In the final years of the 20th Century, an explosion of multimedia technology began to erase the distinctions between different types of products. Suddenly computers, A/V equipment and other new information and communications technology became interconnected and virtually interchangeable. Products originally designed for business came home, and electronic equipment long used almost exclusively by adults was mastered and embraced by children.
The industry recognized that existing standards could not keep up with the convergence of technologies, and that a new standard was needed to replace IEC 60065, which governed safety of A/V equipment, and IEC 60950-1 (IEC 950 at the time), which governed safety of IT equipment, and formed the committee IEC TC108. The new technical committee's charge was to develop a safety standard for information technology equipment, office appliances, consumer electronics and telecommunication terminal equipment, as well as combinations of each.
The new standard would be based on Hazard-Based Safety Engineering (HBSE) principles, a process that helps engineers integrate safety compliance early in the product design cycle, and supported by sound engineering principles, research and field data. TC108 outlined the following objectives for the new Standard:
- A single standard for a broad range of products, leading to design and manufacture of safe products.
- Technology neutral, which facilitates innovation and technology commercialization.
- Clear identification of the hazard being addressed.
- Performance-based (rather than prescribed constructions), allowing proven prescriptive construction options, as warranted.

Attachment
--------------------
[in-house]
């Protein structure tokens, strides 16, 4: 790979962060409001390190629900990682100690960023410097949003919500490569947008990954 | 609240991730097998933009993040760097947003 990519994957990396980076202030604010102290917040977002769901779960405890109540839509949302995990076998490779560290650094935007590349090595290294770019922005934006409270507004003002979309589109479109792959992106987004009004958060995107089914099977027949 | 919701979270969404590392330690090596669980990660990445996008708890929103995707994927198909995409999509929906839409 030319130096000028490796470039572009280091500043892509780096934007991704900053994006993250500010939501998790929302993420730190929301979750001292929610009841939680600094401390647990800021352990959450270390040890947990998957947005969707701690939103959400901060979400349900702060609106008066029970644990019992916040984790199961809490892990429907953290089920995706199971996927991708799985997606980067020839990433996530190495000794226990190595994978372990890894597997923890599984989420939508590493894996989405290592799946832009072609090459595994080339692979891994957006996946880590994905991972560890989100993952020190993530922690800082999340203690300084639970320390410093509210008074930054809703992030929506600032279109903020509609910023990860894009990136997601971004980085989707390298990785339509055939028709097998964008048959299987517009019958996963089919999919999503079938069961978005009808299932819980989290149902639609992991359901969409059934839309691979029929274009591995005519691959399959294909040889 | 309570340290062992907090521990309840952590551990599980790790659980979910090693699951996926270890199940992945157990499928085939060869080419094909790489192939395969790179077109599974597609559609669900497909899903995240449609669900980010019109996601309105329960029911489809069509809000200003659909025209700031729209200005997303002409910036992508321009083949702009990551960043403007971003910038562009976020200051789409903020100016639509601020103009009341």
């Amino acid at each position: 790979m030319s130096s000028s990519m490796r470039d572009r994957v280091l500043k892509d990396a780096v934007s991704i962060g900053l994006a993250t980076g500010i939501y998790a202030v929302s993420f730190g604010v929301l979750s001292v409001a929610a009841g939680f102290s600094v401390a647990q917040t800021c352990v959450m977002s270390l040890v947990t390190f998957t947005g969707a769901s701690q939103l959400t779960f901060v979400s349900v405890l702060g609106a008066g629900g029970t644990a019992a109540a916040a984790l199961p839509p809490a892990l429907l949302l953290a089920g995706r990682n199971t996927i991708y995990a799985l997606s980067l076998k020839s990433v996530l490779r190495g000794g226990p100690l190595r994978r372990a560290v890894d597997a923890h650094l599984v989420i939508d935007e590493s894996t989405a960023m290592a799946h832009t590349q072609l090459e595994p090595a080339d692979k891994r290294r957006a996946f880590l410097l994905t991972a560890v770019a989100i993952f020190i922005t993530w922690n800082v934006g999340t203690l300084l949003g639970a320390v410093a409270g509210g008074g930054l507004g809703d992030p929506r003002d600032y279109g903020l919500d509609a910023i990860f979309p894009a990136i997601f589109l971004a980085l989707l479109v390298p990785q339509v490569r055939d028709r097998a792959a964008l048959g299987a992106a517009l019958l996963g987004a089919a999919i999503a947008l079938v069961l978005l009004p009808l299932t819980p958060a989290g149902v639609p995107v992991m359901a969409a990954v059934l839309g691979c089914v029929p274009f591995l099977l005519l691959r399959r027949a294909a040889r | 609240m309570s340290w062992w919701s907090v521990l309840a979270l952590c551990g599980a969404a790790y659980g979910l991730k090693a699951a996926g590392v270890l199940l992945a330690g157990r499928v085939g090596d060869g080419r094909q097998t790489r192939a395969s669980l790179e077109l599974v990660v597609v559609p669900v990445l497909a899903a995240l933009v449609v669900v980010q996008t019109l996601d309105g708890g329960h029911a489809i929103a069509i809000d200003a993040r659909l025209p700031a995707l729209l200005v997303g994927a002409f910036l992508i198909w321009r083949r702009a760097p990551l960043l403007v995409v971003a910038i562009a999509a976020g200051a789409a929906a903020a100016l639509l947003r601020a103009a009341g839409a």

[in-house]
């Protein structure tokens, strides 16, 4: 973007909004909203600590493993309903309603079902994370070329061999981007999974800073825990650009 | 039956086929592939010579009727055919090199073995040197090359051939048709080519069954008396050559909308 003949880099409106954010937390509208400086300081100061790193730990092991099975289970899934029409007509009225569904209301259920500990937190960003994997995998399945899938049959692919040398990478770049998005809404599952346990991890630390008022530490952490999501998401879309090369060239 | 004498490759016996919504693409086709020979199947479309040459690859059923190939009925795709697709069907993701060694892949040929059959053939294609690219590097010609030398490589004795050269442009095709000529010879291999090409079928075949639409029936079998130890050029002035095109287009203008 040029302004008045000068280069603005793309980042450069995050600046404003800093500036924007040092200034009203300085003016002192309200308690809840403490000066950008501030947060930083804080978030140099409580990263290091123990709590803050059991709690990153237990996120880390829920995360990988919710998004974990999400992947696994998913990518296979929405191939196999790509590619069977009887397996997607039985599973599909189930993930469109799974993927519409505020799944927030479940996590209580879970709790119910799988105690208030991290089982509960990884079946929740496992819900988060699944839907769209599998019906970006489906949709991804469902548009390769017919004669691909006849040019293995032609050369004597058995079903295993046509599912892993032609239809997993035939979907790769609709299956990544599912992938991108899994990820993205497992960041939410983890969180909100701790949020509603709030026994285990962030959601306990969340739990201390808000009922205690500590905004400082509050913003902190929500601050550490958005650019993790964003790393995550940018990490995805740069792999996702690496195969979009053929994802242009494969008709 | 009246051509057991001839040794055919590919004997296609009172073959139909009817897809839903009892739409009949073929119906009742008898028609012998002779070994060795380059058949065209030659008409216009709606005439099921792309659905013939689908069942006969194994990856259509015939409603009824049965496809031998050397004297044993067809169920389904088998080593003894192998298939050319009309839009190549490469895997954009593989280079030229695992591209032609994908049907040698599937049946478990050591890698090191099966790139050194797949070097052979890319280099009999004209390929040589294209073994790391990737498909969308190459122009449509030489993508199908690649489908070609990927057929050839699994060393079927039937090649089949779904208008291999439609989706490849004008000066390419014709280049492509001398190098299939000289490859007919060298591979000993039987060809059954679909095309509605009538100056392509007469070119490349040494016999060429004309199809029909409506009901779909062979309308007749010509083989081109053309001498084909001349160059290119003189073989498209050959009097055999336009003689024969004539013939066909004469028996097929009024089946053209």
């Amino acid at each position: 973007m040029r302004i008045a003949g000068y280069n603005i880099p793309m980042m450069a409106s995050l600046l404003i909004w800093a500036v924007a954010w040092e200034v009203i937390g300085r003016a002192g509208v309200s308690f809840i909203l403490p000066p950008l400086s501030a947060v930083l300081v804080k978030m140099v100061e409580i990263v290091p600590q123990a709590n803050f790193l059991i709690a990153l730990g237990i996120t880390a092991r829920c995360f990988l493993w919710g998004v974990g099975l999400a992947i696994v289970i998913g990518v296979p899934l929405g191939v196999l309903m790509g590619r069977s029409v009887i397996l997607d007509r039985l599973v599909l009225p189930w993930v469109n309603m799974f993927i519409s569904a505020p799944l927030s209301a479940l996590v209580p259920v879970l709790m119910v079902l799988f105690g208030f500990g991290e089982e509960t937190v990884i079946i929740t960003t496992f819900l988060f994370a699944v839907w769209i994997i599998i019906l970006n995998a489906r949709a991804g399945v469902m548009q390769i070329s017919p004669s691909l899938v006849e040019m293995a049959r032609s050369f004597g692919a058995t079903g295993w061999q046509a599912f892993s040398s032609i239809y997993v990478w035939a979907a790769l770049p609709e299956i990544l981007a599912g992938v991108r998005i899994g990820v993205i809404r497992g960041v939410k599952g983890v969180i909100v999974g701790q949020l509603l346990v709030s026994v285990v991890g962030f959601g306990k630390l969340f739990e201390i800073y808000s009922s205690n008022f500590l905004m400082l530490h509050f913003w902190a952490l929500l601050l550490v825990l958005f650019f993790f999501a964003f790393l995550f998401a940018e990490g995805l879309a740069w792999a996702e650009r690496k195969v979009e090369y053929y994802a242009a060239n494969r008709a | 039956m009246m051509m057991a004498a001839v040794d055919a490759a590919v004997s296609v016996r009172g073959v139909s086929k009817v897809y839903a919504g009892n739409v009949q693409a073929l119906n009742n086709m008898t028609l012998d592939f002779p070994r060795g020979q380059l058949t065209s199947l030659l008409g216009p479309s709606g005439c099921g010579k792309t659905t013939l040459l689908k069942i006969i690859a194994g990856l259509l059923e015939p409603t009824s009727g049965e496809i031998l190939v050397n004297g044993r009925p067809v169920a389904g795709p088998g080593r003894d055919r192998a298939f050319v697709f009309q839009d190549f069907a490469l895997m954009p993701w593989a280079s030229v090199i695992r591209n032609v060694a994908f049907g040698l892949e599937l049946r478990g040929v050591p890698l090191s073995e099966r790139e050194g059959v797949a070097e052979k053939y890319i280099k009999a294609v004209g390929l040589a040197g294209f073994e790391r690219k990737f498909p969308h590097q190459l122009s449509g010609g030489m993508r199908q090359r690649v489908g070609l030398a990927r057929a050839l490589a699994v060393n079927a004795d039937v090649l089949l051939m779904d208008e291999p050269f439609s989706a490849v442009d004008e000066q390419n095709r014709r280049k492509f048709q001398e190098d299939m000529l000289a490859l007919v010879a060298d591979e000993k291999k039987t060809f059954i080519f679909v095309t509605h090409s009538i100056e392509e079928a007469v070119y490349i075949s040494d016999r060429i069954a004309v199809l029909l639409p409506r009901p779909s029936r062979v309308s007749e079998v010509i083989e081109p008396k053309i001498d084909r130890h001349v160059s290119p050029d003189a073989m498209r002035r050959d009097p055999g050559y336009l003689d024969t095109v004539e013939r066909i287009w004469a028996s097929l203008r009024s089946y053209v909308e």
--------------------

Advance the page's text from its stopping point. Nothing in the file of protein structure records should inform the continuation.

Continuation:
- A (Type) test standard, but not a simple merger of IEC 60065 and IEC 60950.
- Useful to designers, but suitable to assess conformance by suppliers, purchasers, and certifiers.
- Harmonization with allowance for warranted national/regional differences.
Equally important was to attempt to meet all of the above in a user-friendly manner.
From the beginning, Underwriters Laboratories (UL) has played a significant role in the development of IEC 62368-1, directly within IEC TC108 and through leadership and participation in various National Committees for IEC TC108.
With this amount of involvement, both at leadership and expert levels, UL's insight and influence will certainly be valuable in preparing for the future implementation of IEC 62368-1.
In preparing for this new safety standard, the objective is to consider how it will be different from traditional standards that address safety of other forms of electronic equipment, including the standards it replaces.
The new standard was developed using hazard-based safety engineering, and those familiar with basic HBSE realize that safeguards are critical in preventing energy hazards from doing harm. If safety safeguards are adequate, there will be no harm or injury.